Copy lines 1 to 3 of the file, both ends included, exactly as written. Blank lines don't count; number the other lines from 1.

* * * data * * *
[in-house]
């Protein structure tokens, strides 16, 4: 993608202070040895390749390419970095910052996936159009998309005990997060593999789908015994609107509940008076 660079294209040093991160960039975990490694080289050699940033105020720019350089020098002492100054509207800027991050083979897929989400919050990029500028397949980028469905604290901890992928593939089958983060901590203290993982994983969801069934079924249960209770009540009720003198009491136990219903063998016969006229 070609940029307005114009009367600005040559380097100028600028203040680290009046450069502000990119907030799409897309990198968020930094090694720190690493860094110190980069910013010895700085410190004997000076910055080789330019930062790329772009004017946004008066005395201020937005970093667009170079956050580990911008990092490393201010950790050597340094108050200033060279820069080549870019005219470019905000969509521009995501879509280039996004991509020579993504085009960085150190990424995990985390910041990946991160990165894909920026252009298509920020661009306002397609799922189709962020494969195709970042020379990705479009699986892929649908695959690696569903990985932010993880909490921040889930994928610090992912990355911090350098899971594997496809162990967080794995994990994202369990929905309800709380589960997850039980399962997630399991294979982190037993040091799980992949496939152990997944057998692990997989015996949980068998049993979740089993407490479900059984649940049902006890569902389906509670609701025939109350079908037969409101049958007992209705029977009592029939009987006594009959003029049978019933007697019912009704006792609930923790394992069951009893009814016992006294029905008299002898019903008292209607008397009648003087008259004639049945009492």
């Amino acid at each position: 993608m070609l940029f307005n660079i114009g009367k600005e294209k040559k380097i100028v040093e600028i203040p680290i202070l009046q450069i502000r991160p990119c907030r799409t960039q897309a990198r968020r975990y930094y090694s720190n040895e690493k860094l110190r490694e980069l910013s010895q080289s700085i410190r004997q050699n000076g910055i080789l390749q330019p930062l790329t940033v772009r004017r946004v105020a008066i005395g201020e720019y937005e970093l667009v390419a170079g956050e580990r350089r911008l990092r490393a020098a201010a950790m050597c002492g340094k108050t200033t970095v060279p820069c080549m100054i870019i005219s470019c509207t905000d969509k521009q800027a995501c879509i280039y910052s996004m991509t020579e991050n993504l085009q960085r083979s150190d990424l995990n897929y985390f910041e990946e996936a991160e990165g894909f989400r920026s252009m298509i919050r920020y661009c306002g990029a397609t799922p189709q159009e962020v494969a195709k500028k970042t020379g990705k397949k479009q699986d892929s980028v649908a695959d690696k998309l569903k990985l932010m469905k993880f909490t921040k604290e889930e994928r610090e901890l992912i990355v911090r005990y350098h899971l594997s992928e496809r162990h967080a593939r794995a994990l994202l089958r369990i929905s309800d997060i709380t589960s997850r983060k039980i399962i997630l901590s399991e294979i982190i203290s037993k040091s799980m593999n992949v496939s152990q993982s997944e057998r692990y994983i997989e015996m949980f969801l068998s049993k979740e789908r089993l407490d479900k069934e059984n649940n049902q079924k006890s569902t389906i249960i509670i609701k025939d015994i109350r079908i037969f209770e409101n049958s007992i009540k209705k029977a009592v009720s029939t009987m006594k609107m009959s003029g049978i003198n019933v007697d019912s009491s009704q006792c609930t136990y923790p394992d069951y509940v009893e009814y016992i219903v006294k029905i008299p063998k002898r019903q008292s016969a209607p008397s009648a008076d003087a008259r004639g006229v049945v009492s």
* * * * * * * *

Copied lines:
[in-house]
């Protein structure tokens, strides 16, 4: 993608202070040895390749390419970095910052996936159009998309005990997060593999789908015994609107509940008076 660079294209040093991160960039975990490694080289050699940033105020720019350089020098002492100054509207800027991050083979897929989400919050990029500028397949980028469905604290901890992928593939089958983060901590203290993982994983969801069934079924249960209770009540009720003198009491136990219903063998016969006229 070609940029307005114009009367600005040559380097100028600028203040680290009046450069502000990119907030799409897309990198968020930094090694720190690493860094110190980069910013010895700085410190004997000076910055080789330019930062790329772009004017946004008066005395201020937005970093667009170079956050580990911008990092490393201010950790050597340094108050200033060279820069080549870019005219470019905000969509521009995501879509280039996004991509020579993504085009960085150190990424995990985390910041990946991160990165894909920026252009298509920020661009306002397609799922189709962020494969195709970042020379990705479009699986892929649908695959690696569903990985932010993880909490921040889930994928610090992912990355911090350098899971594997496809162990967080794995994990994202369990929905309800709380589960997850039980399962997630399991294979982190037993040091799980992949496939152990997944057998692990997989015996949980068998049993979740089993407490479900059984649940049902006890569902389906509670609701025939109350079908037969409101049958007992209705029977009592029939009987006594009959003029049978019933007697019912009704006792609930923790394992069951009893009814016992006294029905008299002898019903008292209607008397009648003087008259004639049945009492």
């Amino acid at each position: 993608m070609l940029f307005n660079i114009g009367k600005e294209k040559k380097i100028v040093e600028i203040p680290i202070l009046q450069i502000r991160p990119c907030r799409t960039q897309a990198r968020r975990y930094y090694s720190n040895e690493k860094l110190r490694e980069l910013s010895q080289s700085i410190r004997q050699n000076g910055i080789l390749q330019p930062l790329t940033v772009r004017r946004v105020a008066i005395g201020e720019y937005e970093l667009v390419a170079g956050e580990r350089r911008l990092r490393a020098a201010a950790m050597c002492g340094k108050t200033t970095v060279p820069c080549m100054i870019i005219s470019c509207t905000d969509k521009q800027a995501c879509i280039y910052s996004m991509t020579e991050n993504l085009q960085r083979s150190d990424l995990n897929y985390f910041e990946e996936a991160e990165g894909f989400r920026s252009m298509i919050r920020y661009c306002g990029a397609t799922p189709q159009e962020v494969a195709k500028k970042t020379g990705k397949k479009q699986d892929s980028v649908a695959d690696k998309l569903k990985l932010m469905k993880f909490t921040k604290e889930e994928r610090e901890l992912i990355v911090r005990y350098h899971l594997s992928e496809r162990h967080a593939r794995a994990l994202l089958r369990i929905s309800d997060i709380t589960s997850r983060k039980i399962i997630l901590s399991e294979i982190i203290s037993k040091s799980m593999n992949v496939s152990q993982s997944e057998r692990y994983i997989e015996m949980f969801l068998s049993k979740e789908r089993l407490d479900k069934e059984n649940n049902q079924k006890s569902t389906i249960i509670i609701k025939d015994i109350r079908i037969f209770e409101n049958s007992i009540k209705k029977a009592v009720s029939t009987m006594k609107m009959s003029g049978i003198n019933v007697d019912s009491s009704q006792c609930t136990y923790p394992d069951y509940v009893e009814y016992i219903v006294k029905i008299p063998k002898r019903q008292s016969a209607p008397s009648a008076d003087a008259r004639g006229v049945v009492s």